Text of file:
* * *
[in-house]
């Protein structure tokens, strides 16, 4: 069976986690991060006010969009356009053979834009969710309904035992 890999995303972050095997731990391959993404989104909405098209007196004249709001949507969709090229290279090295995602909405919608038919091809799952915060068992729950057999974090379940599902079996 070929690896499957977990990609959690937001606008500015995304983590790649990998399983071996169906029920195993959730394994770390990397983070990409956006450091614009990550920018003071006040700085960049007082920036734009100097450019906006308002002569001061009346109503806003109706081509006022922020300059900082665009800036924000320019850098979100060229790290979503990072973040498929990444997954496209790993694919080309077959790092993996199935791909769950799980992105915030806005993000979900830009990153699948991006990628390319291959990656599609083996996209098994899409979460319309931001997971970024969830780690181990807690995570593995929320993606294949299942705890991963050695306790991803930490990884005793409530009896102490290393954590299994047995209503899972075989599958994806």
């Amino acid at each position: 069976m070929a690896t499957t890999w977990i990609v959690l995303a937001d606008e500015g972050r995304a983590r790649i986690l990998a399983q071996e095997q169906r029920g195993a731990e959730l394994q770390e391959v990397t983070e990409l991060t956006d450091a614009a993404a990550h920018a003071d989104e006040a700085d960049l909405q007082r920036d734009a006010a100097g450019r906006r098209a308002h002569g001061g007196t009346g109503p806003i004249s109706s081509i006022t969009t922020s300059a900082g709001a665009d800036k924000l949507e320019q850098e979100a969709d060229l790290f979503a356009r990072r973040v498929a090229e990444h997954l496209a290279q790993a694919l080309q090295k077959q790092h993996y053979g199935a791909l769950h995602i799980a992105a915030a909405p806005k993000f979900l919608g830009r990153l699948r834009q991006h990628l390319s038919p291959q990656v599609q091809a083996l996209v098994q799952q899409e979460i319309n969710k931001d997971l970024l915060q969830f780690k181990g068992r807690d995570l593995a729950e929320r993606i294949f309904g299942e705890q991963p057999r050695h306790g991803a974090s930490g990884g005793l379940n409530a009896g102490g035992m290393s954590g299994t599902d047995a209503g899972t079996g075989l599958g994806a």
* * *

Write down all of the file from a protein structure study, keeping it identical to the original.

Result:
[in-house]
């Protein structure tokens, strides 16, 4: 069976986690991060006010969009356009053979834009969710309904035992 890999995303972050095997731990391959993404989104909405098209007196004249709001949507969709090229290279090295995602909405919608038919091809799952915060068992729950057999974090379940599902079996 070929690896499957977990990609959690937001606008500015995304983590790649990998399983071996169906029920195993959730394994770390990397983070990409956006450091614009990550920018003071006040700085960049007082920036734009100097450019906006308002002569001061009346109503806003109706081509006022922020300059900082665009800036924000320019850098979100060229790290979503990072973040498929990444997954496209790993694919080309077959790092993996199935791909769950799980992105915030806005993000979900830009990153699948991006990628390319291959990656599609083996996209098994899409979460319309931001997971970024969830780690181990807690995570593995929320993606294949299942705890991963050695306790991803930490990884005793409530009896102490290393954590299994047995209503899972075989599958994806």
């Amino acid at each position: 069976m070929a690896t499957t890999w977990i990609v959690l995303a937001d606008e500015g972050r995304a983590r790649i986690l990998a399983q071996e095997q169906r029920g195993a731990e959730l394994q770390e391959v990397t983070e990409l991060t956006d450091a614009a993404a990550h920018a003071d989104e006040a700085d960049l909405q007082r920036d734009a006010a100097g450019r906006r098209a308002h002569g001061g007196t009346g109503p806003i004249s109706s081509i006022t969009t922020s300059a900082g709001a665009d800036k924000l949507e320019q850098e979100a969709d060229l790290f979503a356009r990072r973040v498929a090229e990444h997954l496209a290279q790993a694919l080309q090295k077959q790092h993996y053979g199935a791909l769950h995602i799980a992105a915030a909405p806005k993000f979900l919608g830009r990153l699948r834009q991006h990628l390319s038919p291959q990656v599609q091809a083996l996209v098994q799952q899409e979460i319309n969710k931001d997971l970024l915060q969830f780690k181990g068992r807690d995570l593995a729950e929320r993606i294949f309904g299942e705890q991963p057999r050695h306790g991803a974090s930490g990884g005793l379940n409530a009896g102490g035992m290393s954590g299994t599902d047995a209503g899972t079996g075989l599958g994806a």